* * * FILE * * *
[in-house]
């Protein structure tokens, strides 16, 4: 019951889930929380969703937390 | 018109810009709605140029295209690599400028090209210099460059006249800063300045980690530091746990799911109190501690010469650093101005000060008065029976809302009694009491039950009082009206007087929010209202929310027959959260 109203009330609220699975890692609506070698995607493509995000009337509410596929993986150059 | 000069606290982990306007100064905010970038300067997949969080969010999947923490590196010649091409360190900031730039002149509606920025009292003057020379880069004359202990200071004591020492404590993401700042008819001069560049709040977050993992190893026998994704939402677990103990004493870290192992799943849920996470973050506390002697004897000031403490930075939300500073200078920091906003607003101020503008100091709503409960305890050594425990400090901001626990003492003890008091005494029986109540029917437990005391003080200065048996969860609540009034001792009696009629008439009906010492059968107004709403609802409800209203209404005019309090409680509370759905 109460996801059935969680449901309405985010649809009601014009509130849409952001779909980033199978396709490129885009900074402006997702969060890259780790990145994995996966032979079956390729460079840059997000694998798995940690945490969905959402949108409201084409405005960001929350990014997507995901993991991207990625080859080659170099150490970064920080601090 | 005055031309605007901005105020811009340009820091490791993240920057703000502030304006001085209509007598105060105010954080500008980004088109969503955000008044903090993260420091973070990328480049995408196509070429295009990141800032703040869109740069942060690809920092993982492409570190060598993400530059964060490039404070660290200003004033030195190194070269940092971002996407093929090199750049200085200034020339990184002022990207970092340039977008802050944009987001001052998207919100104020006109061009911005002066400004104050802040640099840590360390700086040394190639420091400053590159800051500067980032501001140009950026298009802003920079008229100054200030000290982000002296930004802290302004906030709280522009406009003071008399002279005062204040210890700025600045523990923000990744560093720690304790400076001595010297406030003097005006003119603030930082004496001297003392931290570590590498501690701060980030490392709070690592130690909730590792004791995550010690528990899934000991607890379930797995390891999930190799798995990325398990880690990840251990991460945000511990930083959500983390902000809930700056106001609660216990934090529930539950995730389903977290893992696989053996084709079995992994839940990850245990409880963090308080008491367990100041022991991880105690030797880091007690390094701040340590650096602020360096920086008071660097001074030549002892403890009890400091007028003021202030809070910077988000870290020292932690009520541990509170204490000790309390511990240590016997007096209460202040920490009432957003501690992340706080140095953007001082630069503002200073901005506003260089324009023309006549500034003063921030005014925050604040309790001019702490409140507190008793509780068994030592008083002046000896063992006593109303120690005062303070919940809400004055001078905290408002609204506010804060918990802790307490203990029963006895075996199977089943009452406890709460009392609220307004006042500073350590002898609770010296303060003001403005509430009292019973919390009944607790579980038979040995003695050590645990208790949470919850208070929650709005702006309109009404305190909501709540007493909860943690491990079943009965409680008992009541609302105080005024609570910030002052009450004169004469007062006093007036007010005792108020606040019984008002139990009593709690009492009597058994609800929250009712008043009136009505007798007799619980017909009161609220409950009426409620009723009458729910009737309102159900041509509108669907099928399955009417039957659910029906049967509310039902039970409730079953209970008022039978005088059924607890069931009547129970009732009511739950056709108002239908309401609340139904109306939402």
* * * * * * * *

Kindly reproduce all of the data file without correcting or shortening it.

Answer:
[in-house]
């Protein structure tokens, strides 16, 4: 019951889930929380969703937390 | 018109810009709605140029295209690599400028090209210099460059006249800063300045980690530091746990799911109190501690010469650093101005000060008065029976809302009694009491039950009082009206007087929010209202929310027959959260 109203009330609220699975890692609506070698995607493509995000009337509410596929993986150059 | 000069606290982990306007100064905010970038300067997949969080969010999947923490590196010649091409360190900031730039002149509606920025009292003057020379880069004359202990200071004591020492404590993401700042008819001069560049709040977050993992190893026998994704939402677990103990004493870290192992799943849920996470973050506390002697004897000031403490930075939300500073200078920091906003607003101020503008100091709503409960305890050594425990400090901001626990003492003890008091005494029986109540029917437990005391003080200065048996969860609540009034001792009696009629008439009906010492059968107004709403609802409800209203209404005019309090409680509370759905 109460996801059935969680449901309405985010649809009601014009509130849409952001779909980033199978396709490129885009900074402006997702969060890259780790990145994995996966032979079956390729460079840059997000694998798995940690945490969905959402949108409201084409405005960001929350990014997507995901993991991207990625080859080659170099150490970064920080601090 | 005055031309605007901005105020811009340009820091490791993240920057703000502030304006001085209509007598105060105010954080500008980004088109969503955000008044903090993260420091973070990328480049995408196509070429295009990141800032703040869109740069942060690809920092993982492409570190060598993400530059964060490039404070660290200003004033030195190194070269940092971002996407093929090199750049200085200034020339990184002022990207970092340039977008802050944009987001001052998207919100104020006109061009911005002066400004104050802040640099840590360390700086040394190639420091400053590159800051500067980032501001140009950026298009802003920079008229100054200030000290982000002296930004802290302004906030709280522009406009003071008399002279005062204040210890700025600045523990923000990744560093720690304790400076001595010297406030003097005006003119603030930082004496001297003392931290570590590498501690701060980030490392709070690592130690909730590792004791995550010690528990899934000991607890379930797995390891999930190799798995990325398990880690990840251990991460945000511990930083959500983390902000809930700056106001609660216990934090529930539950995730389903977290893992696989053996084709079995992994839940990850245990409880963090308080008491367990100041022991991880105690030797880091007690390094701040340590650096602020360096920086008071660097001074030549002892403890009890400091007028003021202030809070910077988000870290020292932690009520541990509170204490000790309390511990240590016997007096209460202040920490009432957003501690992340706080140095953007001082630069503002200073901005506003260089324009023309006549500034003063921030005014925050604040309790001019702490409140507190008793509780068994030592008083002046000896063992006593109303120690005062303070919940809400004055001078905290408002609204506010804060918990802790307490203990029963006895075996199977089943009452406890709460009392609220307004006042500073350590002898609770010296303060003001403005509430009292019973919390009944607790579980038979040995003695050590645990208790949470919850208070929650709005702006309109009404305190909501709540007493909860943690491990079943009965409680008992009541609302105080005024609570910030002052009450004169004469007062006093007036007010005792108020606040019984008002139990009593709690009492009597058994609800929250009712008043009136009505007798007799619980017909009161609220409950009426409620009723009458729910009737309102159900041509509108669907099928399955009417039957659910029906049967509310039902039970409730079953209970008022039978005088059924607890069931009547129970009732009511739950056709108002239908309401609340139904109306939402």